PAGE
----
I am not alone in that analysis.
As Wired noted on December 1st:
It’s confusing, because two different sections of the bill seem to contradict each other, but in the judgment of the University of Texas’ Robert Chesney — a nonpartisan authority on military detention — “U.S. citizens are included in the grant of detention authority.”A retired admiral, Judge Advocate General and Dean Emeritus of the University of New Hampshire School of Law also says that it applies to American citizens on American soil.
The ACLU notes:
Don’t be confused by anyone claiming that the indefinite detention legislation does not apply to American citizens. It does. There is an exemption for American citizens from the mandatory detention requirement (section 1032 of the bill), but no exemption for American citizens from the authorization to use the military to indefinitely detain people without charge or trial (section 1031 of the bill). So, the result is that, under the bill, the military has the power to indefinitely imprison American citizens, but it does not have to use its power unless ordered to do so.But you don’t have to believe me. Instead, read what one of the bill’s sponsors, Sen. Lindsey Graham said about it on the Senate floor: “1031, the statement of authority to detain, does apply to American citizens and it designates the world as the battlefield, including the homeland.”
Another sponsor of the bill - Senator Levin - has also repeatedly said that the bill applies to American citizens on American soil, citing the Supreme Court case of Hamdi which ruled that American citizens can be treated as enemy combatants:
“The Supreme Court has recently ruled there is no bar to the United States holding one of its own citizens as an enemy combatant,” said Levin. “This is the Supreme Court speaking.“Is this that America that you know and love?
Under questioning from Rand Paul, another co-sponsor - John McCain - said that Americans suspected of terrorism could not only be indefinitely detained, but could be sent to Guantanamo!
Yes, you could just disappear.
Two retired 4-star generals (Charles C. Krulak and Joseph P. Hoar) write in the New York Times:
NO DUE PROCESS = POLITICAL PRISONERS.One provision [in the bill] would authorize the military to indefinitely detain without charge people suspected of involvement with terrorism, including United States citizens apprehended on American soil. Due process would be a thing of the past.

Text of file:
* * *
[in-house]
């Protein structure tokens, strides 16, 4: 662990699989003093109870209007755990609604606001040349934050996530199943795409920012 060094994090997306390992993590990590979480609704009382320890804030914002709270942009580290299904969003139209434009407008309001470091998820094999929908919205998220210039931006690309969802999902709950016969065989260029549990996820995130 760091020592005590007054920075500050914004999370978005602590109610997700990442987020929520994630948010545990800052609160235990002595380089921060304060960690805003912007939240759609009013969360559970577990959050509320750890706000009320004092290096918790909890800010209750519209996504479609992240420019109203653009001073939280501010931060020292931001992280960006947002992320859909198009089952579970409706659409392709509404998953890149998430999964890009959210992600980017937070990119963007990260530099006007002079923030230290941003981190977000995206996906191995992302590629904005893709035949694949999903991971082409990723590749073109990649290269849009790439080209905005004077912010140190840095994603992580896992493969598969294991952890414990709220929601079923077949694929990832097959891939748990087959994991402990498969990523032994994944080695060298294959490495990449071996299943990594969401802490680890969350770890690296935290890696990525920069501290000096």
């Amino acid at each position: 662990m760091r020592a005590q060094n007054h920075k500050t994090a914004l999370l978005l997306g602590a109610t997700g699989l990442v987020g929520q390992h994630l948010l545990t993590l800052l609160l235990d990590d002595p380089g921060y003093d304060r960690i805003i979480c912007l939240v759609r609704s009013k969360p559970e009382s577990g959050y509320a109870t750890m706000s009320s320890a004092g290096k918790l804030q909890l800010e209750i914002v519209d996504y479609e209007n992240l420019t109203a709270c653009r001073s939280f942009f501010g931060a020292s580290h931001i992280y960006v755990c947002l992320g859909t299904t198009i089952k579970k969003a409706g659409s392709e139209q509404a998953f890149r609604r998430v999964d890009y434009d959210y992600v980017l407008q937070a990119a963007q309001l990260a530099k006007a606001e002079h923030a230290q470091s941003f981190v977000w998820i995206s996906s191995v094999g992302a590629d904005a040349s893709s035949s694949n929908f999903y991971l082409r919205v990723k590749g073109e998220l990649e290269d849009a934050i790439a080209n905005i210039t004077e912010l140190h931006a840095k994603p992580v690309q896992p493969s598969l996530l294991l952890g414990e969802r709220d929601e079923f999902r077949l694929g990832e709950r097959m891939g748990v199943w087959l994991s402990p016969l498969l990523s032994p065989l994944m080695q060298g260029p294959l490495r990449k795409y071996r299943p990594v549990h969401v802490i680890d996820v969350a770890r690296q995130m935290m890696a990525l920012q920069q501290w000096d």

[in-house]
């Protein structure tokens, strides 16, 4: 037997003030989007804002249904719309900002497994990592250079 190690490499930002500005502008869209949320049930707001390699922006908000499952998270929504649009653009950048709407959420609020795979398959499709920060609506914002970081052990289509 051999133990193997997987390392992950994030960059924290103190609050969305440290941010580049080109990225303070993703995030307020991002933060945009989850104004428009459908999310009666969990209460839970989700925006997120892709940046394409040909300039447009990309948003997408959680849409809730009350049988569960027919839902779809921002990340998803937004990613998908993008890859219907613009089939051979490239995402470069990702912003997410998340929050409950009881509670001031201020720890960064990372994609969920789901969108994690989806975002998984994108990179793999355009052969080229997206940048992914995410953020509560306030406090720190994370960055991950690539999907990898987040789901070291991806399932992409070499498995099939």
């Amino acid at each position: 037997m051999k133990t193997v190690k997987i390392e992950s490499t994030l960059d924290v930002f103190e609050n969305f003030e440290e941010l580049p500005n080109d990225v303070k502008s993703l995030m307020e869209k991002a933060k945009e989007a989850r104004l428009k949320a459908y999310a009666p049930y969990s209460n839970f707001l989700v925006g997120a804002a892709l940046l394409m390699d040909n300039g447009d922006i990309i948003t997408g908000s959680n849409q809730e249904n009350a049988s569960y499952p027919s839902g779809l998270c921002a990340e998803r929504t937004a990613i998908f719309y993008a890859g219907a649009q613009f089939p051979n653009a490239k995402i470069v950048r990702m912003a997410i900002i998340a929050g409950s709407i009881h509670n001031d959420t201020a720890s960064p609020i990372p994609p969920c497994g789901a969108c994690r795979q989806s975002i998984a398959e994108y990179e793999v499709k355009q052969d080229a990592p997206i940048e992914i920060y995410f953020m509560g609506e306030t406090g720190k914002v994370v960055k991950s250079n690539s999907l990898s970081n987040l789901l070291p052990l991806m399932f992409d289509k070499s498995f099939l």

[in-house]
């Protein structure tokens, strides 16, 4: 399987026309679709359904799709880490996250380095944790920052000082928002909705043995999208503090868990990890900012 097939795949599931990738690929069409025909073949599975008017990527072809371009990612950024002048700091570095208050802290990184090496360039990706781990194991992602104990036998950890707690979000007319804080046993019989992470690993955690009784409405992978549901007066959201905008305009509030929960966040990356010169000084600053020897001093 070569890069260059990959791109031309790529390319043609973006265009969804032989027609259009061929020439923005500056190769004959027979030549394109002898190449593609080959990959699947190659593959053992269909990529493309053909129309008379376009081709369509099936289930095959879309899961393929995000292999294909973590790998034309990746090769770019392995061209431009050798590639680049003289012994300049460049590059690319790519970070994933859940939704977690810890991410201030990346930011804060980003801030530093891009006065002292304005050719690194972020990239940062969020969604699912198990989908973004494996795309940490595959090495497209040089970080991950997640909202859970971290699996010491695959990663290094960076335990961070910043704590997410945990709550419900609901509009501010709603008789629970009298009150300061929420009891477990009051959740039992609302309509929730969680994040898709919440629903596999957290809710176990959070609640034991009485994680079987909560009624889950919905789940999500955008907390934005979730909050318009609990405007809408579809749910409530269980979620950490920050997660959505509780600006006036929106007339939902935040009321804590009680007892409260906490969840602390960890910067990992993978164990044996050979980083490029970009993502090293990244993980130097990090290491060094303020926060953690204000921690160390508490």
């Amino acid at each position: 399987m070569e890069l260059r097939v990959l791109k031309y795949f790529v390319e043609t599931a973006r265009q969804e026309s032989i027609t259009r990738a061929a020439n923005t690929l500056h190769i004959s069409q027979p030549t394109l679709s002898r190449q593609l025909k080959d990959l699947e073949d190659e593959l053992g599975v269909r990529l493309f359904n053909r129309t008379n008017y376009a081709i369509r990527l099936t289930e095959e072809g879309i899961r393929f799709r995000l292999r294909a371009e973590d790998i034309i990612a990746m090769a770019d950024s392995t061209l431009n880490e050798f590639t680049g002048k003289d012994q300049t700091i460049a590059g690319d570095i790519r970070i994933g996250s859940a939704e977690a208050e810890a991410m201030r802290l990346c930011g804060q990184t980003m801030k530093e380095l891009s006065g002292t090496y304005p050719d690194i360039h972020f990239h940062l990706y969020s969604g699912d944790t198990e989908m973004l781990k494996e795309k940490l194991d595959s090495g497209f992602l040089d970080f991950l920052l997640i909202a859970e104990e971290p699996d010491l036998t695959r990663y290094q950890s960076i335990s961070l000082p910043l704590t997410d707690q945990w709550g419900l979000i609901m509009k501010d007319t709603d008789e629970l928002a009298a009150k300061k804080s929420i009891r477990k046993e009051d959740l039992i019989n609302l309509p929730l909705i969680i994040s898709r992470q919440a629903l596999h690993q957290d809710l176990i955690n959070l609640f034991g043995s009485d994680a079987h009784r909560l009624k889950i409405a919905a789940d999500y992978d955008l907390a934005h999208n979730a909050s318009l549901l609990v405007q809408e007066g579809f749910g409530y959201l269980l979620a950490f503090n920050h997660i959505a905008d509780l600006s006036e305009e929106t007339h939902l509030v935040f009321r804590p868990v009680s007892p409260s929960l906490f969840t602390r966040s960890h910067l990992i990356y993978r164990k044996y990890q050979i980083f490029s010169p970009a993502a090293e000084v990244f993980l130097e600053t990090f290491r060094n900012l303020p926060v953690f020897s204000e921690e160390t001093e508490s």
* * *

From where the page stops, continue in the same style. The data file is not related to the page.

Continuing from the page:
Congressman Ron Paul says that it will establish martial law in America.
A Department of Homeland Security (DHS) intelligence assessment was published to the Internet this week, warning that opposition to federal government policies could foment a resurgence of "rightwing extremism." The DHS report is the latest indication that many law enforcement agencies regard advocacy groups as intelligence targets and lawful political dissent as a potential sign of terrorism.
Yes, exercise your right to free speech and free assembly, then you can be deemed a "terrorist" and you loose every right given to you by the Constitution of the United States.
Some conservatives and libertarians take the report as an indictment of their values. However, this is not a left-versus-right issue, and those blogs framing it that way are missing the point. Rather, the real problem is figuring out how lawful dissent squares with efforts to fight terrorism and the persistent inability of domestic intelligence agencies to adequately draw the distinction.
Too many people are only willing to defend rights that are personally important to them. It's selfish ignorance, and it's exactly why totalitari
That day is TODAY!
“It is dangerous to be right when the government is wrong. - Voltaire”